Your computer has power to spare. Copious amounts of RAM, a fast processor, and a capacious hard drive. Developers aren't afraid to use that power, whether or not they really need it. So coming across a frugally-written app that feels like the software equivalent of a tightly wound coil is a novelty. Bvckup 2 is a powerful backup utility that has the pedal-to-the-metal mindset of a command-line tool, but comes with a beautifully functional graphical user interface.
Backup is a simple affair, really: Pick a source folder, a destination folder, and your files are copied from the former to the latter for safekeeping. Bvckup 2 sticks to those basics. It doesn't back up to the cloud, it doesn't do file versioning a-la Time Machine, and it won't compress your files. It is incredibly fast. Backing up a 7GB VM file to an external USB3 hard drive takes mere seconds, because Bvckup 2 copies only the parts of the files that are different between source and destination.
One use I found for Bvckup 2 is to aim it at a data folder of an app I use, then have it copy the data as it changes into a cloud-sync folder. Bvckup 2 watches the file system for changes in real-time, and as soon as a file is modified, it copies it over. This happens even if the app that's using the file is currently running, because Bvckup 2 makes use of the Shadow Copying feature built into Windows. That last part--using Shadow Copying--did not always work perfectly for me, but that's also due to the notorious complexity of this particular Windows feature.
There's a log that's built into the app (rather than just as a file on disk), and when Bvckup 2 was unable to back up a file that was locked, the log clearly indicated the problem, so I was not lulled into a false sense of security. Closing the application that was using the file (VirtualBox) let Bvckup 2 get at it.
Bvckup 2 is smart about external drives. Say you have an external USB drive that you want to backup to: Most of the time, Windows assigns it the letter F: when you plug it in. So with a batch script or a simpler backup program, you'd just aim at F: and hope for the best. This usually works, unless Windows decides to assign some other drive letter next time you plug in the drive.
Instead, Bvckup 2 can track external storage devices according to their unique ID. This way, every time you plug in that particular USB drive, Bvckup 2 detects it and starts backing up to it. This works regardless of the drive letter--and if you connect some other drive and Windows assigns it with F: (or whatever the "usual" drive letter is for that external drive), Bvckup 2 won't be fooled. It knows that's not your target drive, and won't fill it with your files.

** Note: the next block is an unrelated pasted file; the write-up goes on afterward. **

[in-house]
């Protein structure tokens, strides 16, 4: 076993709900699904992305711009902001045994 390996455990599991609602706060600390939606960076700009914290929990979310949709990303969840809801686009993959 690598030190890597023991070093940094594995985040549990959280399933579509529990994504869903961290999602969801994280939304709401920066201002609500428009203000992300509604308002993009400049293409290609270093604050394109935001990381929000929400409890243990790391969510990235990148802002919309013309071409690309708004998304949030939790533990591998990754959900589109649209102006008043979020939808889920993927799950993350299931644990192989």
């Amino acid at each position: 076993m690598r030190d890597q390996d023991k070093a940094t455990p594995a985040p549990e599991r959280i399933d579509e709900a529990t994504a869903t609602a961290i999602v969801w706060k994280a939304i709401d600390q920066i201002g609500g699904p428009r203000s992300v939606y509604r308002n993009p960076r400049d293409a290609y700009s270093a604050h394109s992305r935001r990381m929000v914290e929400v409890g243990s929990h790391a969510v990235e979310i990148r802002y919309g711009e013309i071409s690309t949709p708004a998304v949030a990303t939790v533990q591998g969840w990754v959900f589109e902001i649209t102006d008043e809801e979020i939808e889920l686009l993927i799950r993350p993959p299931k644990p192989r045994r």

You can create multiple backup sets for different collections of files, some watching for file changes in real-time and others waiting for you to plug in an external drive. Backups can also run according to a schedule, and you can even have sets that run only when you manually trigger them.
The interface is built like a set of nesting Russian dolls: On the surface, you get a list of your backup sets. Each set shows when it was last run, how big it is, and whether or not they were any errors. Drill in, and you'll find the settings. What's interesting is how those are laid out: Not as tabs, but in a folding accordion layout which I haven't seen on any other Windows utility.
Handling deleted files is always a tricky question when it comes to backup. If you delete a file at the source directory, should it also be removed from the destination, potentially losing valuable work? Or should your backup app just leave it in place, potentially accumulating more and more garbage until the drive is clogged with old and unused files?
Bvckup 2 lets you pick either of these options, but adds an interesting third one: It can detect files that were deleted on the source folder, and archive them on the destination folder. Archiving means it just moves them out of the way to a different folder--you can still access them with any file manager. But it also keeps track of them, and can delete them for you once some time has passed: You tell it how long it should wait.
At the end of the day, backup is serious business. You need tools you can trust, and Bvckup 2 looks and feels trustworthy. It's a compact utility that feels like it was crafted, rather than hastily thrown together to make a release deadline. It clearly communicates your current backup situation, doesn't weigh your system down, and gets the job done. Try it out.